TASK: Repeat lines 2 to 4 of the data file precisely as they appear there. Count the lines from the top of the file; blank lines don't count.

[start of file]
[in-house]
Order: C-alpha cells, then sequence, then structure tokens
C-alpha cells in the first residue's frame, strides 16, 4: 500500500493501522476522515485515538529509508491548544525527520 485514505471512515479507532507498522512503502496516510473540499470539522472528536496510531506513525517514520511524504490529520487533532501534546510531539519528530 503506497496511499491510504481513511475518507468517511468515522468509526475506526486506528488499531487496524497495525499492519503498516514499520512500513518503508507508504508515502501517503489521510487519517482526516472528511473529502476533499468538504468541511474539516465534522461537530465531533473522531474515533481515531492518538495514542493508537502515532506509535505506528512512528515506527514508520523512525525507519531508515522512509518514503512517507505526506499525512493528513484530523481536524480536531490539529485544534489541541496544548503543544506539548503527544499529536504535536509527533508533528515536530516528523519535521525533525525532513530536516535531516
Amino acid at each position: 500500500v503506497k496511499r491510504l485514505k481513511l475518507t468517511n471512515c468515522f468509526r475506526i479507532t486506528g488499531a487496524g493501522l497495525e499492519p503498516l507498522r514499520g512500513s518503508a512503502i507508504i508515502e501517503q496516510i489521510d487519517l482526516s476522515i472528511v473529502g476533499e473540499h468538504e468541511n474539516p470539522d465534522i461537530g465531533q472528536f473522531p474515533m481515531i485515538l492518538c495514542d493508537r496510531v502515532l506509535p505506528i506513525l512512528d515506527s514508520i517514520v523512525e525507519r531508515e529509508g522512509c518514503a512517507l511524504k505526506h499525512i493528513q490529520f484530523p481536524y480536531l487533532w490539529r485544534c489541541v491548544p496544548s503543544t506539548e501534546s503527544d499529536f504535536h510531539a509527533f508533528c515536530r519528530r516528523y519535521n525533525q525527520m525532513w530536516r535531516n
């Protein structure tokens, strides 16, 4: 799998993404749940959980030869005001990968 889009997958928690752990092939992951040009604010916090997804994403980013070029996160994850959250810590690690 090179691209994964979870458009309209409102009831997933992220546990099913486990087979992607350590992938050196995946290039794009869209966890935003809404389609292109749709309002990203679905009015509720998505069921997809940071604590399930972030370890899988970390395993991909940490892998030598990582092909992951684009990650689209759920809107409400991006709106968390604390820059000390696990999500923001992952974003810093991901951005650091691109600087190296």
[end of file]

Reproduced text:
Order: C-alpha cells, then sequence, then structure tokens
C-alpha cells in the first residue's frame, strides 16, 4: 500500500493501522476522515485515538529509508491548544525527520 485514505471512515479507532507498522512503502496516510473540499470539522472528536496510531506513525517514520511524504490529520487533532501534546510531539519528530 503506497496511499491510504481513511475518507468517511468515522468509526475506526486506528488499531487496524497495525499492519503498516514499520512500513518503508507508504508515502501517503489521510487519517482526516472528511473529502476533499468538504468541511474539516465534522461537530465531533473522531474515533481515531492518538495514542493508537502515532506509535505506528512512528515506527514508520523512525525507519531508515522512509518514503512517507505526506499525512493528513484530523481536524480536531490539529485544534489541541496544548503543544506539548503527544499529536504535536509527533508533528515536530516528523519535521525533525525532513530536516535531516
Amino acid at each position: 500500500v503506497k496511499r491510504l485514505k481513511l475518507t468517511n471512515c468515522f468509526r475506526i479507532t486506528g488499531a487496524g493501522l497495525e499492519p503498516l507498522r514499520g512500513s518503508a512503502i507508504i508515502e501517503q496516510i489521510d487519517l482526516s476522515i472528511v473529502g476533499e473540499h468538504e468541511n474539516p470539522d465534522i461537530g465531533q472528536f473522531p474515533m481515531i485515538l492518538c495514542d493508537r496510531v502515532l506509535p505506528i506513525l512512528d515506527s514508520i517514520v523512525e525507519r531508515e529509508g522512509c518514503a512517507l511524504k505526506h499525512i493528513q490529520f484530523p481536524y480536531l487533532w490539529r485544534c489541541v491548544p496544548s503543544t506539548e501534546s503527544d499529536f504535536h510531539a509527533f508533528c515536530r519528530r516528523y519535521n525533525q525527520m525532513w530536516r535531516n